A tribute to Noah and how little squiggles could have a negative impact on your business.

Much to my chagrin, the written word is not appreciated nearly as much as it used to be.

Writing and reading is something we take for granted. It's two blessings that we've demoted to the status of ordinary, where once it was revered.

Nothing miraculous; nothing special; just you, making sense of a bunch of squiggly marks arranged in some strange horizontal pattern.

And that's sad, for the written word is powerful.

It takes a lot of time to craft sentences from these peculiar symbols.

Not to mention the work of unsung heroes that not even a Wikipedia search tells you much about; those silly men and women who spend their lives creating things like dictionaries. Lexicographers, I believe they're called.

I mean, who uses a dictionary, any ways? (In the same class you'll find the thesaurus, which sounds like a dinosaur.)

But were it not for this strange breed of human being, you'd not have the ability to forget what you've just scanned through on the internet.

Your LOLZ memes would not have existed. Your Facebook feed, inundated with Dalai Lama quotes and feel-good sayings, would have remained an indecipherable mass of gobbledygook. (In fact, some people's Facebook pages are just that.)

And so it's only fitting to look at one of the greatest men of linguistic history. No, not Julia Child (she wasn't a man). I said linguistics, not linguini.

I'm talking about Noah Webster, the man who took inspiration from his biblical namesake and built an enormous thing. In his case, a book. (Not sure whether the book floated as well as the boat, but that's beside the point.)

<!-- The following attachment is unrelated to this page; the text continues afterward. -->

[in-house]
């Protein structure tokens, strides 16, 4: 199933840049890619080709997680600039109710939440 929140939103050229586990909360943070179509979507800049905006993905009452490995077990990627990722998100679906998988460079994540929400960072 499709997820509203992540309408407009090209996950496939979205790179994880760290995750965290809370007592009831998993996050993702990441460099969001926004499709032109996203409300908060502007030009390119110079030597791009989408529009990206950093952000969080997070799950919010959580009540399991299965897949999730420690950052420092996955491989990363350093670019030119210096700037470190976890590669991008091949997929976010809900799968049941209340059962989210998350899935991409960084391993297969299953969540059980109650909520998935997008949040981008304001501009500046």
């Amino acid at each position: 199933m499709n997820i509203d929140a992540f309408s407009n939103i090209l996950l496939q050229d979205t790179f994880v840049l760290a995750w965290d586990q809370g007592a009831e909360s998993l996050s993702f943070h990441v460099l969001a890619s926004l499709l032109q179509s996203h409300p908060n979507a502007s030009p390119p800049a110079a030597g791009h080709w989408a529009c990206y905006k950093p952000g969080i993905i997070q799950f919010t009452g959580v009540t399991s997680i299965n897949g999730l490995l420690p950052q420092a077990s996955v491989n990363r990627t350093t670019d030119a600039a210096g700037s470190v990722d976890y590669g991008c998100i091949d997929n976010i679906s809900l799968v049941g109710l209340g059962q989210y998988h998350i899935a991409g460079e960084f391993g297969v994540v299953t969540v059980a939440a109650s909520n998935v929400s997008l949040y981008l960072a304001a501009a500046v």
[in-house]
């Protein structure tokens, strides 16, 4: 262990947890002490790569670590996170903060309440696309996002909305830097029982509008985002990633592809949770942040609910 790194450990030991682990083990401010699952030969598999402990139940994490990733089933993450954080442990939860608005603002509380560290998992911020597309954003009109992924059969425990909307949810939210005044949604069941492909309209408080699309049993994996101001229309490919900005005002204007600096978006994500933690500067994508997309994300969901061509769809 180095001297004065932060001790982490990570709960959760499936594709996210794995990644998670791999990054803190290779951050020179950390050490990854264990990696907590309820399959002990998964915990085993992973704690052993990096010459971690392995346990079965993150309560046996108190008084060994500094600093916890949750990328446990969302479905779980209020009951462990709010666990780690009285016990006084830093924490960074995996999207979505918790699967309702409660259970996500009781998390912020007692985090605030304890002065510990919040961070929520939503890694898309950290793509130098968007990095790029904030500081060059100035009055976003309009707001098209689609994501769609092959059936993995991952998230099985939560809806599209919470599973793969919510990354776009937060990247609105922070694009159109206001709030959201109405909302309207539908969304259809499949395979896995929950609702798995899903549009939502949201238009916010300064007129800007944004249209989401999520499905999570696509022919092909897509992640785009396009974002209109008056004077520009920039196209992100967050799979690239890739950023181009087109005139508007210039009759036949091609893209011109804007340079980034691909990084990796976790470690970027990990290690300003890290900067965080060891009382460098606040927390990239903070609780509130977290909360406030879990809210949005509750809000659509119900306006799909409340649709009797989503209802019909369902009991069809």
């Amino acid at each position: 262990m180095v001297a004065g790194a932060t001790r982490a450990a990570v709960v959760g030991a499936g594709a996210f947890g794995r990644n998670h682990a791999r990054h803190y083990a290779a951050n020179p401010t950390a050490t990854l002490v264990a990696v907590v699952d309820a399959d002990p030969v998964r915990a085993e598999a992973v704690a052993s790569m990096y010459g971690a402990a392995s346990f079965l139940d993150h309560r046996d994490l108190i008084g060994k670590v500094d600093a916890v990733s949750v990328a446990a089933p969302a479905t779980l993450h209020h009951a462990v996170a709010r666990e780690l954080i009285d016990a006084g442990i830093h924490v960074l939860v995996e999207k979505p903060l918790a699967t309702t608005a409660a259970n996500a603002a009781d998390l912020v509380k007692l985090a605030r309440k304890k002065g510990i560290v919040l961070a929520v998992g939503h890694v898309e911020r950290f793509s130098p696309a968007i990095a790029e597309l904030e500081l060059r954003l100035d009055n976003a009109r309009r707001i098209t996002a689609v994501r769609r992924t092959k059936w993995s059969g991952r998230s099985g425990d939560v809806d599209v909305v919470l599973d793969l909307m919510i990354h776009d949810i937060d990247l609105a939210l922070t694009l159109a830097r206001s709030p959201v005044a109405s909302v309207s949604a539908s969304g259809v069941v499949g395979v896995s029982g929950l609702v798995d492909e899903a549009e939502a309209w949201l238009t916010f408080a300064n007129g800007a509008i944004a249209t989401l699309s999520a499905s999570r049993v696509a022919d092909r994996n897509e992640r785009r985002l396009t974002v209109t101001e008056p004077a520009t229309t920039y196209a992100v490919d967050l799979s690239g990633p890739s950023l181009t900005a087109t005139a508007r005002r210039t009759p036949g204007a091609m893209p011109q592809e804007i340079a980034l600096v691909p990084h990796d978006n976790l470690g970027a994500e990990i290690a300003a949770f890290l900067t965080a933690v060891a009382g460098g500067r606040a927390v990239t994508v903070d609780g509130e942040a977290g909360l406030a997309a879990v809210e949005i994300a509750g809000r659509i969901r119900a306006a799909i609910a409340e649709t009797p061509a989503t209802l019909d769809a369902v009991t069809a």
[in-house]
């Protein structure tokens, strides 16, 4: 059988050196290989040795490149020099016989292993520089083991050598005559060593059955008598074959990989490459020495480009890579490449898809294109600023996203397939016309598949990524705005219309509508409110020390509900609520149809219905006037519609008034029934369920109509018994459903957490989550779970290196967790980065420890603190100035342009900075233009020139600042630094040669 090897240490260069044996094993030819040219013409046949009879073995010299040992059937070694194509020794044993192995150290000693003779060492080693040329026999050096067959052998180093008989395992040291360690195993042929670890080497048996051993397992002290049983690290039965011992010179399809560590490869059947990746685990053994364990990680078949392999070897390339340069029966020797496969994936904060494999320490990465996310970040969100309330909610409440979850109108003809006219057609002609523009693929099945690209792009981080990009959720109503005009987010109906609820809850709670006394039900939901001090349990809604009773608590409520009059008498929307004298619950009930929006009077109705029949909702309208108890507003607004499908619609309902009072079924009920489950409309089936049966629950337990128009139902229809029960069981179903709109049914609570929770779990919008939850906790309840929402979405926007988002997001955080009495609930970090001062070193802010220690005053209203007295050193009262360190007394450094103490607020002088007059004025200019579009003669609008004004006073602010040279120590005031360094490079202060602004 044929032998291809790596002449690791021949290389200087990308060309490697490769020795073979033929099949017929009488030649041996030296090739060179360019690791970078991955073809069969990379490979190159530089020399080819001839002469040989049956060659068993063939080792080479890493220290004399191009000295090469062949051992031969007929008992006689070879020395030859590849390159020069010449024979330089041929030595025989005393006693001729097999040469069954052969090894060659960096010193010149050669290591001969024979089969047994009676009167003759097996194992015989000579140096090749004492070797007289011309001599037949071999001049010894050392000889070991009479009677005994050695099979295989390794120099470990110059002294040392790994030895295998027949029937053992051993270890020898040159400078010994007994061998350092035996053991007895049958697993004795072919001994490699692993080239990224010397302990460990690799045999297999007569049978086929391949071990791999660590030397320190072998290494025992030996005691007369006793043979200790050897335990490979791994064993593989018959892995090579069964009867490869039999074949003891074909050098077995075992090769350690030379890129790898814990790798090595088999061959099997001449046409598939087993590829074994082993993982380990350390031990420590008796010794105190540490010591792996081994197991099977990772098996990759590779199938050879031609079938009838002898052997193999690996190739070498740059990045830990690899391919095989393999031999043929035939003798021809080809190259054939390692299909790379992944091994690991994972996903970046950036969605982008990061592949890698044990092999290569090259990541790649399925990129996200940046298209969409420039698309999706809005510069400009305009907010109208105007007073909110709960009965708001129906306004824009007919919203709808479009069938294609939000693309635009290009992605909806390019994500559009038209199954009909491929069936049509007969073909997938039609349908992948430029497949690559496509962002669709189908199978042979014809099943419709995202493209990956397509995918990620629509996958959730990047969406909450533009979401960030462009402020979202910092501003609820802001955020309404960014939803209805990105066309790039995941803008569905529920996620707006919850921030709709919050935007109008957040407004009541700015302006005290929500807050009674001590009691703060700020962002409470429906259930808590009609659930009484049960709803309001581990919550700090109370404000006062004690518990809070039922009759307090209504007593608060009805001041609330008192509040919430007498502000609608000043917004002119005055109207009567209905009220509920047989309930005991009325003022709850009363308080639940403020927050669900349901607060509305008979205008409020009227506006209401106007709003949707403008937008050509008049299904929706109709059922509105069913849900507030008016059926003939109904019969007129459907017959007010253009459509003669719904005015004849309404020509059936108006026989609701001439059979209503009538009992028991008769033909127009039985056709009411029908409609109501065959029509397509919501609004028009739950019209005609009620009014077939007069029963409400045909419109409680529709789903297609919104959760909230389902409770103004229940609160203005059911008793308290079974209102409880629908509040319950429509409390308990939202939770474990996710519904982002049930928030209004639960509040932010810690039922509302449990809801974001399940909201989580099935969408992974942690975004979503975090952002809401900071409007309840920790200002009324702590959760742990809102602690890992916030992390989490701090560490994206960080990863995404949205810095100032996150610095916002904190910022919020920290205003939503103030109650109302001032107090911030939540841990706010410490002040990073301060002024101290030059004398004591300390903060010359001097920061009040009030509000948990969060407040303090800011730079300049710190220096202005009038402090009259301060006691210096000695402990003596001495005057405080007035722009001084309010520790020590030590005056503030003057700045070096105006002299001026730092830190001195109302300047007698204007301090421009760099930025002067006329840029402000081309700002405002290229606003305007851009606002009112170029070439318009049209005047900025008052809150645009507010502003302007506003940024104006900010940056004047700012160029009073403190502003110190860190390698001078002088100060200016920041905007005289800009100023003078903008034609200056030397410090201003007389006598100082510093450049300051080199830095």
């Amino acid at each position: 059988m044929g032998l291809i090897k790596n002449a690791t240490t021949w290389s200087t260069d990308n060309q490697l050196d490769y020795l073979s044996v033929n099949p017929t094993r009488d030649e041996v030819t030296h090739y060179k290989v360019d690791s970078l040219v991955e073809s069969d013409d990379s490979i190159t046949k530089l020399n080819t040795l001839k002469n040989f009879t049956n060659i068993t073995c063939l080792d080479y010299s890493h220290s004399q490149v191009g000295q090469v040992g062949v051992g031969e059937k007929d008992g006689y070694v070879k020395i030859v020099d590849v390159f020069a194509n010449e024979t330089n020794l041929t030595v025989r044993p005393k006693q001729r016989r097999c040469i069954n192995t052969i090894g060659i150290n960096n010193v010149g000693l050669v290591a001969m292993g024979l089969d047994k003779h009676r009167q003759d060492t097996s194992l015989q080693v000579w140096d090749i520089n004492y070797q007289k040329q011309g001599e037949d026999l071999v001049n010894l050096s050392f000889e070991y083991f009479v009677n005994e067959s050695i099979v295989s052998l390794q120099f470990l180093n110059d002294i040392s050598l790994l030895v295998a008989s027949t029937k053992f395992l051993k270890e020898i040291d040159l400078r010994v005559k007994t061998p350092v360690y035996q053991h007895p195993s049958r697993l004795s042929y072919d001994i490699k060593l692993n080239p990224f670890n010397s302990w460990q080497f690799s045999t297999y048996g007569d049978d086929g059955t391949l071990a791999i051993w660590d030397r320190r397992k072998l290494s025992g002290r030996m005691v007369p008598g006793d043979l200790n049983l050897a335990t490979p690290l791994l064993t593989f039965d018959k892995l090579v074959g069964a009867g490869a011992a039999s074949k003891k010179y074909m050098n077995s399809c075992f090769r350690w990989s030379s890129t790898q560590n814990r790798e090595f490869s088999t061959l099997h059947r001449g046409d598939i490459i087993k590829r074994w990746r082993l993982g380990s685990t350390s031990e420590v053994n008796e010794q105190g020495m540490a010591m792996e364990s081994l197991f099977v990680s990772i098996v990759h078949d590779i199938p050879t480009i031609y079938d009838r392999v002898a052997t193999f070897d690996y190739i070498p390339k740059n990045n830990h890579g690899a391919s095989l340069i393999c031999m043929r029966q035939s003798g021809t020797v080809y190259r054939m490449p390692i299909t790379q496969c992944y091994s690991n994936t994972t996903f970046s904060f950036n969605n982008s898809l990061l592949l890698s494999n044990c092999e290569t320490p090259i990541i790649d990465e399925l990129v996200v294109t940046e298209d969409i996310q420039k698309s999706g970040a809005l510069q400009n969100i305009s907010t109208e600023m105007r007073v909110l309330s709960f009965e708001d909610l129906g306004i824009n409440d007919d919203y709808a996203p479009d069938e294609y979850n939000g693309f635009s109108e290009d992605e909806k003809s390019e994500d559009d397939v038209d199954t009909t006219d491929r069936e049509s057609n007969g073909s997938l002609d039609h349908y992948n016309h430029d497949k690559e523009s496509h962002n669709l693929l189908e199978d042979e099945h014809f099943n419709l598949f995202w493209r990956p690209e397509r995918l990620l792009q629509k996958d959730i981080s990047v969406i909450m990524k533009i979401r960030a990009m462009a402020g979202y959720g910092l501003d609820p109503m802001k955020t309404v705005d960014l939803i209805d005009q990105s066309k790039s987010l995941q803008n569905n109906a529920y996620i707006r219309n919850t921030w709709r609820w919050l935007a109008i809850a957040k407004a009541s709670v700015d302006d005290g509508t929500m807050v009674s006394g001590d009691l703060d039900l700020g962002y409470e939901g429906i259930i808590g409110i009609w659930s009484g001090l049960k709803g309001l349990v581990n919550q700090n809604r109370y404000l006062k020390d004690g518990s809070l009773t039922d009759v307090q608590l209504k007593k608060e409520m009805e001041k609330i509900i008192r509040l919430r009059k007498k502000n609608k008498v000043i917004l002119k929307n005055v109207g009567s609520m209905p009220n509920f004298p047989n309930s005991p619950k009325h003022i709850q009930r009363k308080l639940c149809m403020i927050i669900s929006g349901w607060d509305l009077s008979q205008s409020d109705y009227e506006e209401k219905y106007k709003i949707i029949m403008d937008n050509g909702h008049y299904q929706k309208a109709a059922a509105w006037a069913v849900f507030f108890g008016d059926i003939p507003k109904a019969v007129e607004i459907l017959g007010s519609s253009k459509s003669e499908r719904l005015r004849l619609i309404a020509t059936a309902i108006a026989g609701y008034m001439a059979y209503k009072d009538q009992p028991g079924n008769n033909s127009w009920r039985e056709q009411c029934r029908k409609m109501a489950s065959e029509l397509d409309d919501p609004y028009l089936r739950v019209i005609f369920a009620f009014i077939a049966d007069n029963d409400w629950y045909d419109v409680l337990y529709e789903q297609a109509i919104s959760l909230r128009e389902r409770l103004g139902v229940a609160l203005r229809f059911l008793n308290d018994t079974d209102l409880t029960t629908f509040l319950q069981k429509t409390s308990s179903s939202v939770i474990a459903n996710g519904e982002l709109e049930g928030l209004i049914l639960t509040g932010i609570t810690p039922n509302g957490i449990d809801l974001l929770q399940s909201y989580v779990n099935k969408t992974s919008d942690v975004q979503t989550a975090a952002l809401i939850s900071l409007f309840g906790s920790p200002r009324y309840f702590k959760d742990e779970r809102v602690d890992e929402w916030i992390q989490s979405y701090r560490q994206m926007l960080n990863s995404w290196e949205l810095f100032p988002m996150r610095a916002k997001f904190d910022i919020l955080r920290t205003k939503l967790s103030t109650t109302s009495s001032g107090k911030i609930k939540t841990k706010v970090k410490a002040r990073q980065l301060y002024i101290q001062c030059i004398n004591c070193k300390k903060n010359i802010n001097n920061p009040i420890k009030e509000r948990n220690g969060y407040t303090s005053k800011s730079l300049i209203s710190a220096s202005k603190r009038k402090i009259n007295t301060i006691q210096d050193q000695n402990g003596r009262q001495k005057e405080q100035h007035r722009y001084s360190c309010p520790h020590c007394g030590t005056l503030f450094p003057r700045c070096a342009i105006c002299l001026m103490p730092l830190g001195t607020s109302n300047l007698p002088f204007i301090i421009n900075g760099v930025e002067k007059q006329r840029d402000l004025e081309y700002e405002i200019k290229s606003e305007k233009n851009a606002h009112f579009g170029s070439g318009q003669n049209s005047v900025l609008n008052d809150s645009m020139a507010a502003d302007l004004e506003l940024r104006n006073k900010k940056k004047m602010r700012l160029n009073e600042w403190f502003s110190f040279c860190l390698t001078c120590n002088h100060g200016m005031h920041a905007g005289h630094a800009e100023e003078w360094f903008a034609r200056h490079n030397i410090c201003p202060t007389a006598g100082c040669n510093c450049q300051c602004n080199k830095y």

Noah Webster was born on 16 October, 1758.

It took him 28 years to complete Webster's American Dictionary, a task he prepared for by learning 26 languages.

The final draft of his masterpiece contained 70,000 words, 30,000 words more than Samuel Johnson's dictionary a century earlier, and more than any other dictionary in history up until that time.

One in every six of the words in his dictionary had never been listed in a dictionary before.

He added Americanisms to his dictionary. Words such as hickory, skunk, chowder and applesauce received a home.

He used the opportunity to Americanise certain words' spelling, many of which were accepted, such as color, honor and center. Some weren't, however. Words like wimmen, tung and dawter. (Thank goodness!)

To see more of his "forgotten" words, see the entertaining article at Huffington Post.

Noah Webster never quite received due honour. Despite every effort he managed to sell only a small number of the first edition of his dictionary. To fund a second edition he mortgaged his house.

That's how important his language was to him.

He died at age 84, and like van Gogh, only found recognition postmortem.

But why this post about lexicographers, dinosaurs and squiggly things?

Because words are important!

Unfortunately it's one of those things that's hard to sell: the importance of using the right words on your website, brochures, pamphlets and other marketing materials.

If you're the owner of an accommodation establishment, your words, if used incorrectly, could cause a lot of anger. Just take a look at Trip Advisor, for instance. Accommodation owners advertise one thing but patrons receive another. In the end, if the accommodation owner told the truth on his website, he'd have spared himself a lot of embarrassment. Granted, he wouldn't have made the sale, but a non-sale is to be preferred to selling something that isn't and running the risk of damaging your good name.

Furthermore, how many phonecalls are made because of misunderstandings? Someone sees something in your marketing material and makes a call, not to make a booking, but to try and make sense of what you're saying.

Confusion is the mother of frustration.

"But I don't have time to waste on nonsense like this. I'd rather the person sees something—even if it's not quite accurate—and gives me a call. I'll explain over the phone."

So you're a liar.

If integrity's not your bag, then by all means, suffer the consequences.

My suggestion, however, is to spend more time (accurately) articulating your offer on your marketing materials, and less time fighting fires. Customer: But your website says it's a five star room. Owner: It is. My daughter's adding the final star now.